I am delighted to announce that seven more Fellowships of the University of Liverpool Teaching Recognition and Accreditation (ULTRA) framework were awarded at a meeting of the Recognition Panel recently. Many congratulations to our new ULTRA Fellows! Their achievement demonstrates their commitment to excellence in providing the best learning experiences for University of Liverpool students.
Fellowship is awarded in one of four categories, in recognition of excellent practice in learning and teaching in higher education. The achievement of the seven members of University of Liverpool staff is shown below:
|Dr Steve Barrett
|Dr Alan Greaves
||Archaeology, Classics & Egyptology
|Dr Richard Huzzey
|Ms Helen Orton
||School of Health Sciences
|Dr Luciane Vieira De Mello Rigden
||School of Life Sciences
|Dr Judith Walsh
|Ms Cath Williams
||School of Health Sciences
ULTRA provides an experience-based route to professional recognition of experience and expertise in learning and teaching. The framework is accredited by the Higher Education Academy (HEA) which means that achievement of Fellowship of ULTRA brings with it nationally-recognised fellowship of the HEA.
Dr Janis McIntyre
For further information please go the ULTRA website, or contact Dr Janis McIntyre at Janis.email@example.com
Last week a multidisciplinary group of health professionals gathered in the School of Health Sciences to explore how clinical placement practice enables and encourages students to become Self-Directed Learners. A third-year student group also participated sharing their perceptions and experience of this learning approach.
The University hosts this annual CPD event, which is co-ordinated by the School of Health Sciences Practice Placement Working Group. The event is for Practice Educators, Clinical Tutors, Mentors and Practice Education Facilitators, who work with Health Sciences colleagues to mentor, support and assess Health Sciences students when they are on placement in clinical practice across the region.
We started by considering key principles, characteristics and frameworks of Self-Directed Learning. Implications for academic practice included an exploration of learning activities and assessment practice, facilitated by Elspeth McLean, Staff Development Office and Jaye McIsaac, Educational Developer. The session was well received and evaluated by a group of engaged and enthusiastic participants, who said they enjoyed the focus of the presentations, the contributions of the students, and the opportunities for discussion of key issues with colleagues and students. This is a good example of how the University can develop and share good practice, learning from our wider educational communities, impacting programme design and practice.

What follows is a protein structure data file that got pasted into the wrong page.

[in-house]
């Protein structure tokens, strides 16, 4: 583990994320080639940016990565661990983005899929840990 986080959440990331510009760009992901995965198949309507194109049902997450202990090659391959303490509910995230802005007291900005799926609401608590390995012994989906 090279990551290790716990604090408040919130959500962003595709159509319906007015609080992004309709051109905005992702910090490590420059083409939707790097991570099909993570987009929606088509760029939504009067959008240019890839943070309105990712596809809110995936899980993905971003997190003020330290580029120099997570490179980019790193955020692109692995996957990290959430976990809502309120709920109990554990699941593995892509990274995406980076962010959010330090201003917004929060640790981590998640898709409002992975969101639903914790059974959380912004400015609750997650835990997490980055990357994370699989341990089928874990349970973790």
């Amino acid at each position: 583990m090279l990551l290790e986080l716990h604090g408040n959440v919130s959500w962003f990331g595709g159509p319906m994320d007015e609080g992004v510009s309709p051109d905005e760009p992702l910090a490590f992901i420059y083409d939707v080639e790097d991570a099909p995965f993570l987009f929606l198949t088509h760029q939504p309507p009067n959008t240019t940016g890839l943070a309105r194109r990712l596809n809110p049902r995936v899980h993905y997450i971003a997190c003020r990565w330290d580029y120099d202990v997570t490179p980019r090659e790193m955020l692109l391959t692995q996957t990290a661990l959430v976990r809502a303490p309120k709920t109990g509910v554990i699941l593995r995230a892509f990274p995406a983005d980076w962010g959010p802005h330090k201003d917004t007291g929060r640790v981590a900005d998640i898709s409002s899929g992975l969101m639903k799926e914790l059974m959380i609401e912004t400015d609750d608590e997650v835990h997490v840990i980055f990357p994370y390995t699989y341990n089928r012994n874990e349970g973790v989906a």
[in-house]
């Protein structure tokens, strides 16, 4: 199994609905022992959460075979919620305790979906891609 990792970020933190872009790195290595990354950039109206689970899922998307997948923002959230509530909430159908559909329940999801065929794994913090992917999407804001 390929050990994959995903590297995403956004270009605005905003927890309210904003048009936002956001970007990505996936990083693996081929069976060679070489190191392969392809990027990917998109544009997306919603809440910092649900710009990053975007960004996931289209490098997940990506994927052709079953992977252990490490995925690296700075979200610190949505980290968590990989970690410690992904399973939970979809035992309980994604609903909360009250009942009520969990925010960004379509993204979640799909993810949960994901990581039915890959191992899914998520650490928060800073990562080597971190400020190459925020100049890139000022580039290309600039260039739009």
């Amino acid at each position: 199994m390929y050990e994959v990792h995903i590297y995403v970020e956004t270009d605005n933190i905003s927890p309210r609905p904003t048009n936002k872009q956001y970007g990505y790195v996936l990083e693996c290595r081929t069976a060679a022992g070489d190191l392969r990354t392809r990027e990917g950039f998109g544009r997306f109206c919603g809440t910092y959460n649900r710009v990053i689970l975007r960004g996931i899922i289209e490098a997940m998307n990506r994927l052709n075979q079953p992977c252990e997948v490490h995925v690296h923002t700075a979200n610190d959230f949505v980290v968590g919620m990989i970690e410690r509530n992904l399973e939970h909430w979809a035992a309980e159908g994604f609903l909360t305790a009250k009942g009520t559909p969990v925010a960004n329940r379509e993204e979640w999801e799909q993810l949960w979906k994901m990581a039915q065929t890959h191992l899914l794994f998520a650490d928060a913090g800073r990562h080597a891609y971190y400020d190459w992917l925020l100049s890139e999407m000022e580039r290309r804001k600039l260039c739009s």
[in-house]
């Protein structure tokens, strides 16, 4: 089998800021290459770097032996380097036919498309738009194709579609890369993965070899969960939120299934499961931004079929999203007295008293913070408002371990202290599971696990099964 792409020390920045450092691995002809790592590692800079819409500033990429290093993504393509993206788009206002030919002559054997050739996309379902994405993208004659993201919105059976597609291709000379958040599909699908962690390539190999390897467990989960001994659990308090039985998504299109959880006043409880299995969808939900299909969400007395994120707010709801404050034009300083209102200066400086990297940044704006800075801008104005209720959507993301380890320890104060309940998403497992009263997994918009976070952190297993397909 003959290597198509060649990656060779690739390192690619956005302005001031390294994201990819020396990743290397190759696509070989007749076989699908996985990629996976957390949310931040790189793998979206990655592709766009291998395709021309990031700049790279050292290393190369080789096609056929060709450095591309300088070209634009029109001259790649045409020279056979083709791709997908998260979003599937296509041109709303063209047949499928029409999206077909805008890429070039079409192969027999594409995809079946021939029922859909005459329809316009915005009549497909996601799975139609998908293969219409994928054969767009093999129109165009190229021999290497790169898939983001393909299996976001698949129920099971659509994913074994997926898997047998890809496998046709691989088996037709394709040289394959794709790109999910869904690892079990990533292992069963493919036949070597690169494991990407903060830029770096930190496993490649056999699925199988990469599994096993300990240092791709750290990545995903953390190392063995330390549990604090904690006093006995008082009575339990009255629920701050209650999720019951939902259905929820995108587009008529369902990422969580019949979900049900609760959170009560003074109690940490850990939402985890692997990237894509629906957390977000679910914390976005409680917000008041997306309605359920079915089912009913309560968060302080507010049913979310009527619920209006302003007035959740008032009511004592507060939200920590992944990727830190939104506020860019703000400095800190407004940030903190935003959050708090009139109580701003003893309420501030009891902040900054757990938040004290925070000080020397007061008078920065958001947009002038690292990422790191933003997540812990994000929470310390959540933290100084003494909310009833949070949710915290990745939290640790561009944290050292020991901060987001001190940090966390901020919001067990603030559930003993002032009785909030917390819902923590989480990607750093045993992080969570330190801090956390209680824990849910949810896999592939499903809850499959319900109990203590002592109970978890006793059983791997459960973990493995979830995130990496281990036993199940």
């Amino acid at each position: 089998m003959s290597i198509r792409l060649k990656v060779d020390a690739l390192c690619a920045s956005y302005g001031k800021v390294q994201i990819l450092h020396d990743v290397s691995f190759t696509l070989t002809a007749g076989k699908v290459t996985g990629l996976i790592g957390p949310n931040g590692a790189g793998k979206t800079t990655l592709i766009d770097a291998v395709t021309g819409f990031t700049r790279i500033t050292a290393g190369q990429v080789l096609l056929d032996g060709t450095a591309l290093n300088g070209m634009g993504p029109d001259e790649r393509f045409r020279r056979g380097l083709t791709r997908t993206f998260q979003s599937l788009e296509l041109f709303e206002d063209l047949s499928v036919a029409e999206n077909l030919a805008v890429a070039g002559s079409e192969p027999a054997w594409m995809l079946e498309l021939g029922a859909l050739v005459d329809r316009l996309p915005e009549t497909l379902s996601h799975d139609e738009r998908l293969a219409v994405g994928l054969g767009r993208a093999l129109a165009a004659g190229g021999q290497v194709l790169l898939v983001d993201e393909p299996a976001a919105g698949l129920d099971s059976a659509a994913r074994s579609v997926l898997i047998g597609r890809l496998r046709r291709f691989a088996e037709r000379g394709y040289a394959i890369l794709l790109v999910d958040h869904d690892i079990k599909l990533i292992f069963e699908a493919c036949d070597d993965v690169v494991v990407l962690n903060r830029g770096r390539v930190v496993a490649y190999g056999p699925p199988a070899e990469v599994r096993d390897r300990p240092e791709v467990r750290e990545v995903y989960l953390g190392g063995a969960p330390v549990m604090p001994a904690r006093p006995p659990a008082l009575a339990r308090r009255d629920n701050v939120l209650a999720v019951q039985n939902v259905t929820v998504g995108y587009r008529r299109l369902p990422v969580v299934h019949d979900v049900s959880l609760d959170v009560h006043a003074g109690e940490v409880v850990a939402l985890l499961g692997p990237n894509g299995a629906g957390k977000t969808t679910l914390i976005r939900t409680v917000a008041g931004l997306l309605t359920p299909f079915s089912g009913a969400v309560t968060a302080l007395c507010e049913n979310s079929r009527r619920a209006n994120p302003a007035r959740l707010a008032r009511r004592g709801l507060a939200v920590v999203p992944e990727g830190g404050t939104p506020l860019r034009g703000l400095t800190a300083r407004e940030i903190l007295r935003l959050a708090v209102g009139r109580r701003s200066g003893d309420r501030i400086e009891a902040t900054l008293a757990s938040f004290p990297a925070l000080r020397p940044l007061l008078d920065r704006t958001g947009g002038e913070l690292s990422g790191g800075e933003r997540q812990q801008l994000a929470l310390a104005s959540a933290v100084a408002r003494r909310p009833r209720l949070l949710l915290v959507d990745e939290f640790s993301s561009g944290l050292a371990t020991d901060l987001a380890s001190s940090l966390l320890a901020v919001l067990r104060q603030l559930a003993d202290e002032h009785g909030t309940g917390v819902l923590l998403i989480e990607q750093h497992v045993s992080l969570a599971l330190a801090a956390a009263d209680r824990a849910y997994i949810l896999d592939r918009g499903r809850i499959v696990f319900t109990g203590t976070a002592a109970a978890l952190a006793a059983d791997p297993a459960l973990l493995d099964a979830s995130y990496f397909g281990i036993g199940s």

On 19th March over 60 staff from across The University came together for a fascinating, and we hope, really useful, event focused on The Role of the Academic Advisor.
Since The University initiated the change from Personal Tutor to Academic Advisor there has not been a university wide opportunity to wrestle with the impact of the change, how it is working, and especially to think about issues such as; what works well? What could be better? How can we ensure equity for students? How do staff and students get the information they need to support their academic and personal development? How could we use the resources such as Liverpool Life to support staff to support students? And, sneaking in at the end, what are the implications of the Higher Education Achievement Record?
We would like to thank the following people for their presentations:
- Leah Ridgway, Electrical Engineering and Electronics: A personal view of her role as Academic Advisor.
- Matt Murphy, Carnatic Hall Warden: Arguing for closer ties between the halls, as a transition point for students, and academic departments.
- Jonathan Iggo, Chemistry: Looking at the role of personal tutor within the context of a department wide approach.
- Janet Strivens, Centre for Lifelong Learning: The role of Academic Advisers in relation to assessment and feedback.
- Warren Barr, School of Law and Social Justice: The Academic Advisor as a major gateway to engaging students with the huge variety of services and opportunities offered by the University of Liverpool.
- Jo Sharp, School of Health Sciences: On a structured, whole school, approach to Academic Advising and support for personal development planning.
- Freya Jarman, Music: The role of the Academic Advisor and the delivery of ‘study skills’ sessions for first year students as a transition into academic and student life.
- Lynn Williams, School of Medicine: The adaptation of the Academic Advisor system to the five year, non modularised programme in medicine to cope with placements in the contexts of very a large student body.
- Liverpool Guild of Students: What does an Academic Advisor look like? Using feedback from students LGoS highlighted key aspects of the role and discussed examples of best practice and how to identify and disseminate further good examples.
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